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Some People

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Some people feel helpless & anxious.

Some people are bored.

Some people are self-quarantined alone and are lonely.

Some people are realizing that After will be very different from Before.

Some people are really enjoying this extra time with their kids and will miss it when it’s over.

Some people just got off their 12th double shift in a row at the hospital and can’t hug their family.

Some people visited their favorite restaurant for the last time and didn’t realize it.

Some people have died from COVID-19.

Some people can’t stop reading the news.

Some people cannot afford soap.

Some people are learning how to bake bread.

Some people are working from home while simultaneously trying to homeschool their kids.

Some people are single parents trying to work from home while simultaneously trying to homeschool their kids.

Some people are living paycheck to paycheck and the next one will not arrive.

Some people are unfit to be President.

Some people left the city for their home in the country.

Some people can’t go to the grocery store because they’re at risk.

Some people lost their jobs.

Some people can’t sleep.

Some people are watching free opera online.

Some people have been quarantined for weeks.

Some people can’t work remotely.

Some people have contracted COVID-19 and don’t know it yet.

Some people can’t concentrate on their work because of anxiety.

Some people can’t afford their rent next month.

Some people are still gathering in large groups.

Some people are keeping the rest of us alive at significant personal risk.

Some people didn’t buy enough hand sanitizer.

Some people bought too much hand sanitizer.

Some people are missing their therapist.

Some people can’t go to work but are still being paid by their employers. For now.

Some people are mainly concerned about what to watch next on Netflix.

Some people are volunteering.

Some people are going to lose their business.

Some people are realizing that teachers are amazing.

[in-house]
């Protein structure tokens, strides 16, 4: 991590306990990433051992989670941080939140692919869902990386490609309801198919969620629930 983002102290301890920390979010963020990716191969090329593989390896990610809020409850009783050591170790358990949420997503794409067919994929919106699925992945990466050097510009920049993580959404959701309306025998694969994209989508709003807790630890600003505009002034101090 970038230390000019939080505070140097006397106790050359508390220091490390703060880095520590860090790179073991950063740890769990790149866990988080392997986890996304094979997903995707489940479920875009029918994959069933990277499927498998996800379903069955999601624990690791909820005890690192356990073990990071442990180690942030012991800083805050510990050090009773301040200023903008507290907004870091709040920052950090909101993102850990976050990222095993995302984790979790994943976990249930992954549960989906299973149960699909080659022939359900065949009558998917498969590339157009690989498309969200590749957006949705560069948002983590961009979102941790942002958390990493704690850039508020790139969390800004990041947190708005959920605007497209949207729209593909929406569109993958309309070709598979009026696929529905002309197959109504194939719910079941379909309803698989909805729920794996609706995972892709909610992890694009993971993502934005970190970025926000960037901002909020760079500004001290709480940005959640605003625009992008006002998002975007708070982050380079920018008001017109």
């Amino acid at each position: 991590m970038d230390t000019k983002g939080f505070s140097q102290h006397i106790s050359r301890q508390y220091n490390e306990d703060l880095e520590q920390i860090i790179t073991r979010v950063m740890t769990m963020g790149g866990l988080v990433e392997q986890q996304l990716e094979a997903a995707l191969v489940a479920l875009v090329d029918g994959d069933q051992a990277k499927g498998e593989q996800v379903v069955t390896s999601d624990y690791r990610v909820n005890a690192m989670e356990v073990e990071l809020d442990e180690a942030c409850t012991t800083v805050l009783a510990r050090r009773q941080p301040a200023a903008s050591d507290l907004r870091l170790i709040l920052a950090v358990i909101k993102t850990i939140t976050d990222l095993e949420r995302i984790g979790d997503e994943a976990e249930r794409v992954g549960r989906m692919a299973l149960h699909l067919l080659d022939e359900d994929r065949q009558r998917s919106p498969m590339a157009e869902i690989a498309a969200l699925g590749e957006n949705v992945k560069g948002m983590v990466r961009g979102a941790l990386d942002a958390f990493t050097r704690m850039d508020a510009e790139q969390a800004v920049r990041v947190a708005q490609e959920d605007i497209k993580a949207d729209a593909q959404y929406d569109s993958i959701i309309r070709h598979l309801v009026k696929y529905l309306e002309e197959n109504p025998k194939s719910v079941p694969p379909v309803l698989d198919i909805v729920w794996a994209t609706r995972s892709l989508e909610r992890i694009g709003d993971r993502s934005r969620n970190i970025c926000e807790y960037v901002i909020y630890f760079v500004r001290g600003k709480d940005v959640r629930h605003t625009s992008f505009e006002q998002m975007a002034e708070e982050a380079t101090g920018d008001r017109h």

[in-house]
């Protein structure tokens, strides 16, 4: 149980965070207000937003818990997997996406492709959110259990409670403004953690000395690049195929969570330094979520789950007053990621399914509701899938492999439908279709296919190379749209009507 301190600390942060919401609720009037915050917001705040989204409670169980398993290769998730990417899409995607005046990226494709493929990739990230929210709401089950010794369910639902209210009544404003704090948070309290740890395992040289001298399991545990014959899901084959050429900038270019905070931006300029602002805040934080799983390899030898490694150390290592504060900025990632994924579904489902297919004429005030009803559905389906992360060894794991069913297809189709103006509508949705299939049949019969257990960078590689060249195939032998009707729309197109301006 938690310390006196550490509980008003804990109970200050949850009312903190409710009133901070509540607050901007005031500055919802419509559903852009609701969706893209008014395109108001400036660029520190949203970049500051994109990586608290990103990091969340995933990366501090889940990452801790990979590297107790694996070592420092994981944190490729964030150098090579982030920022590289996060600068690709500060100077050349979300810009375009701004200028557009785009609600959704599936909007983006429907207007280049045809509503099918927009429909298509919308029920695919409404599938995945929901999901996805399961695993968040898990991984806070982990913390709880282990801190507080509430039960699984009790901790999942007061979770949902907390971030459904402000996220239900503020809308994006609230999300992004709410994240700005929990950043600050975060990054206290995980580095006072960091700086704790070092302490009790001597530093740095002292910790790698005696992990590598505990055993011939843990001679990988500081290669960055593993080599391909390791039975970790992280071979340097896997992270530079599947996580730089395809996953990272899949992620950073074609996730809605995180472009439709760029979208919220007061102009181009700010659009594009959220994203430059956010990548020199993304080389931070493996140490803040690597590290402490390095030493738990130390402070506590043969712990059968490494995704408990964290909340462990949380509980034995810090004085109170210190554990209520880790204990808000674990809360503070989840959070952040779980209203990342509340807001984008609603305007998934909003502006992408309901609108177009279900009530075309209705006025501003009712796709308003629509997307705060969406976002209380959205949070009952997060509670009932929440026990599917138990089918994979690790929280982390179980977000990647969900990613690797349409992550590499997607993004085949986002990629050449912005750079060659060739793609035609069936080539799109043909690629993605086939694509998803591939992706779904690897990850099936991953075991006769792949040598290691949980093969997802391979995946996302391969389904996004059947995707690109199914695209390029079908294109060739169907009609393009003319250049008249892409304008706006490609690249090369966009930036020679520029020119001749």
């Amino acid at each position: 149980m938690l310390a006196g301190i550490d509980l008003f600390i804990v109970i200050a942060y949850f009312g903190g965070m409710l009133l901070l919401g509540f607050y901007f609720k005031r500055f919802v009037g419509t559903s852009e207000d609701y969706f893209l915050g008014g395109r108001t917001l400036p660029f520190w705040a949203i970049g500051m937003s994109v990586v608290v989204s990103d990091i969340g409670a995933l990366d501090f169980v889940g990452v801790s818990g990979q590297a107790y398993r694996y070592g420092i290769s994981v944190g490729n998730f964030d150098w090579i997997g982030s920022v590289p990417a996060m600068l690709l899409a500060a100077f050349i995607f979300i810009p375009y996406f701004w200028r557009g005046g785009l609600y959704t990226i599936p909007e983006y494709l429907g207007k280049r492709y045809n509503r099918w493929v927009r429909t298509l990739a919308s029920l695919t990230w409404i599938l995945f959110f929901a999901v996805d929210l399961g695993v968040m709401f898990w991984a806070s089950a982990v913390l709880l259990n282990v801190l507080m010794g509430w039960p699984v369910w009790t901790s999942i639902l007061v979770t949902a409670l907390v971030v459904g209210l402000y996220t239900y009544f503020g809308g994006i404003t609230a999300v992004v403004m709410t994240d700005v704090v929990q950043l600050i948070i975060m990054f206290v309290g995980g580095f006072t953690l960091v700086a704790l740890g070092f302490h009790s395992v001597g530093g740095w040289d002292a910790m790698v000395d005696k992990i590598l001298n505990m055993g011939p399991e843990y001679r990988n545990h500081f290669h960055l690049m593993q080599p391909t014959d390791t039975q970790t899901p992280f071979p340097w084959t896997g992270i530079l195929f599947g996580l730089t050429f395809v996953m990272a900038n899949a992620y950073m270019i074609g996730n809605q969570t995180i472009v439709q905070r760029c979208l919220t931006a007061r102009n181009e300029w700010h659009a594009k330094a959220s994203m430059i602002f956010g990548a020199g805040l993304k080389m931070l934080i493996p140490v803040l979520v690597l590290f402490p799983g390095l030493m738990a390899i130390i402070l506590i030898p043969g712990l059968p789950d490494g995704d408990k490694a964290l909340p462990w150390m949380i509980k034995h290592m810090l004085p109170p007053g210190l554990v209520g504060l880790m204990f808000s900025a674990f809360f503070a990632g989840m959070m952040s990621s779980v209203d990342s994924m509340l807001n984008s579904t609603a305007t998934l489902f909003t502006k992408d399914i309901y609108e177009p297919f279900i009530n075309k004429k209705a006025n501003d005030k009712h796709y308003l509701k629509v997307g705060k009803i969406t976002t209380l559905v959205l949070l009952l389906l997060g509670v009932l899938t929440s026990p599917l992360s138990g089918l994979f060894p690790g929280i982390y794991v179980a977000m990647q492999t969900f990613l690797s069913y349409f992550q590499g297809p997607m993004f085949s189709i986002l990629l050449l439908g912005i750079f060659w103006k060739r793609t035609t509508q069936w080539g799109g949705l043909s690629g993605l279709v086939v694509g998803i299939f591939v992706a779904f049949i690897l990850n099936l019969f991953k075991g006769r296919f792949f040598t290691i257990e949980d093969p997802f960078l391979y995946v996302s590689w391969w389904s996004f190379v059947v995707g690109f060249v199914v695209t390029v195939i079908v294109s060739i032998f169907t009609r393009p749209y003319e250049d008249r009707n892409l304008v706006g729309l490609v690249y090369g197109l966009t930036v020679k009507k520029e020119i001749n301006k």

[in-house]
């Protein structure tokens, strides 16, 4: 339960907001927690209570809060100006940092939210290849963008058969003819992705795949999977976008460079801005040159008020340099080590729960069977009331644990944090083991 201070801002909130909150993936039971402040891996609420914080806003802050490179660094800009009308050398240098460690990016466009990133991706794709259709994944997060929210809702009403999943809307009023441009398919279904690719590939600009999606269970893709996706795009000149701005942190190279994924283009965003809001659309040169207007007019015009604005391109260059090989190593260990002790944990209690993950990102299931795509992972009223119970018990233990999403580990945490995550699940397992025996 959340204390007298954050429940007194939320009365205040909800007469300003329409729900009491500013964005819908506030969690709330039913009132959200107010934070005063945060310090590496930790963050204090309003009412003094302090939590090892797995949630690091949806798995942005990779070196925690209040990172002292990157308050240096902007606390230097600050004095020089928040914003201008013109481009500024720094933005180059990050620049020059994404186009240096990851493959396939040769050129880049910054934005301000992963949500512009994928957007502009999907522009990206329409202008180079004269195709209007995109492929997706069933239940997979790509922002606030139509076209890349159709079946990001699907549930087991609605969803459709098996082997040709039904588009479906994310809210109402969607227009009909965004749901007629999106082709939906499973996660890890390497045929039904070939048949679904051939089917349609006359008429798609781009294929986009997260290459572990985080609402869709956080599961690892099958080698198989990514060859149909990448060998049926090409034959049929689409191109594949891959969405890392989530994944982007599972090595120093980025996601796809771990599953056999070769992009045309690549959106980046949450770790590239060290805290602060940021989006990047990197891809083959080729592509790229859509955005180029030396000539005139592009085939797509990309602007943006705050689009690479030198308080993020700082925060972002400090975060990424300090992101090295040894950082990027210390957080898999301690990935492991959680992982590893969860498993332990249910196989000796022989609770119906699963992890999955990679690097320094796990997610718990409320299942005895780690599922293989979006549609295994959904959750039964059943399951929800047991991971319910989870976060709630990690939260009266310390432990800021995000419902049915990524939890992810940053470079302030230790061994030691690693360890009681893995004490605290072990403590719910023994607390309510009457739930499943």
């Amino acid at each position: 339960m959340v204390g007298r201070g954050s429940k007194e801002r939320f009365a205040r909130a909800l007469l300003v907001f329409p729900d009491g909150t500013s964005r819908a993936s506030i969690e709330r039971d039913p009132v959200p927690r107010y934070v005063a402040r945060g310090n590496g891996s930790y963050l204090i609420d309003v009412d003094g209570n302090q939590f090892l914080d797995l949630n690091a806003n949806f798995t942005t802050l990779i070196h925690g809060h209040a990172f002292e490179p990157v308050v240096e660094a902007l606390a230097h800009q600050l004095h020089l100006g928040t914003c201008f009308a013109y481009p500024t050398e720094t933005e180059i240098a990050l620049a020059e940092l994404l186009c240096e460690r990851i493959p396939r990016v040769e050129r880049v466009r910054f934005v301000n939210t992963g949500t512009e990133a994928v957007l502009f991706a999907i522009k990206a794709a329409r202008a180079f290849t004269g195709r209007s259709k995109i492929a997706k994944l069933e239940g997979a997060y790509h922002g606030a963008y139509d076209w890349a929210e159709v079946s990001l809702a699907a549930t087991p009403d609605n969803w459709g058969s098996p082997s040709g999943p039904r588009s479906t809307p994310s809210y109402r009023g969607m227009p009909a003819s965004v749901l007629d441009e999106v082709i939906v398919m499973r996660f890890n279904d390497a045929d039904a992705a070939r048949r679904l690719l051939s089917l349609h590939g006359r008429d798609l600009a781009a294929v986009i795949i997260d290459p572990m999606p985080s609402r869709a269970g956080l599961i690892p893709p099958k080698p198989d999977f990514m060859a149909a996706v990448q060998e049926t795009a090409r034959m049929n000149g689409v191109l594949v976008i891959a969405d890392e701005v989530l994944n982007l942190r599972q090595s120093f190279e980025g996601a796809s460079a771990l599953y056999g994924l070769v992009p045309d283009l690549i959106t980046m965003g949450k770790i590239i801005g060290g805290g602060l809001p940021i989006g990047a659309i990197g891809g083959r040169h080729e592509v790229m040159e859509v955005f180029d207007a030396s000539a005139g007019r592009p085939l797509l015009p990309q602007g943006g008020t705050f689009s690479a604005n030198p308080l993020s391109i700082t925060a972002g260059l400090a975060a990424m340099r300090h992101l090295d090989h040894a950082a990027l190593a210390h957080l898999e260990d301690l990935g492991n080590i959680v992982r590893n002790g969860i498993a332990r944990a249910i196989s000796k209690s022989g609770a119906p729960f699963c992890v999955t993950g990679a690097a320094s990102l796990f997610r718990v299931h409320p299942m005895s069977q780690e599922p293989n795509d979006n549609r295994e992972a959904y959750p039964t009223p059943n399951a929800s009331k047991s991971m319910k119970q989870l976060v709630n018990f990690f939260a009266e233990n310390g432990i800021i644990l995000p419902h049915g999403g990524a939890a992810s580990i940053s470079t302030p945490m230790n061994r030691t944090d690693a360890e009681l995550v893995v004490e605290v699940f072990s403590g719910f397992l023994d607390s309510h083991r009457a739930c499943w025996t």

Some people are ordering takeout from local restaurants.

Some people would really just like a hug.

Some people can’t convince their elderly parents to take this seriously.

Some people are worried about their 401K.

Some people have never had a 401K.

Some people will face increased abuse at home.

Some people are going to get sick or injured and will have a harder time getting medical care.

Some people can’t buy the food they need because the WIC-eligible stuff is sold out.

Some people won’t stop partying.

Some people lost their childcare.

Some people are doing everything they can to remain calm and hopeful and it’s not working.

Some people are watching Outbreak & Contagion and playing Pandemic.

Some people don’t know what they’re going to do.

Some people are overwhelmed with advice on how to work from home.

Some people are drinking or eating too much.

Some people are thinking about after.

Some people are upset because they can’t travel.

Some people are horny.

Some people are planning for a larger garden this year.

Some people won’t see their families for months.

Some people are logging off to stay grounded.

Some people can’t see the light at the end of the tunnel.

Some people will realize they need to split with their partner.

Some people are singing Imagine.

Some people aren’t on this list.

These are all based on the experiences of real people drawn from news stories, social media, and friends. Take heart: you are not the only person experiencing what you are going through. But be mindful: not everyone is having the same experience you are. Ultimately though, we are all in this together.

Tags: COVID-19
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15 days ago
17 days ago
Louisville, Kentucky
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13 days ago
some people think it's called a "corn teen"
some people are still using cellular data despite being at home
some people are actually using that much toilet paper
Victoria, BC

Pearls Before Swine by Stephan Pastis for Sun, 15 Mar 2020


Pearls Before Swine by Stephan Pastis on Sun, 15 Mar 2020

Source - Patreon

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21 days ago
FourSquare, qv
21 days ago
Louisville, Kentucky
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Child’s Play

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Meet Donny and Tony, a couple of kids from the outer boroughs. Donny grew up in Queens and made his money in real estate and grifting. Tony is from Queens and became a doctor. Both are in their seventies, Tony being about five years older.

For the past three years Donny had the most important job on the planet. Now Tony does, but Donny is sorta his boss. Tony is a very intelligent guy, extremely mature. Donny is bombastic and we think he can read.

Now here’s the thing. Donny is being faced with the most existential crisis this country has faced at least since 9/11, perhaps since World War II. And he’s called in Tony to help since Tony is better-equipped to tackle the problem than anyone alive. There’s just one problem: at least half of Tony’s job is managing Donny. Maybe more.

See, as we’ve already noted, Tony is very smart. He’s good at reading people. And what he knows is that Donny respects two things and two things only: money and power. And for Donny nothing is out of bounds—not lies, not crimes, nothing—in the pursuit of those two goals. Tony, on the other hand, has devoted his life to helping and healing people. He’s actually worked much harder and taken jobs that pay way less in order to help people. That’s who he is.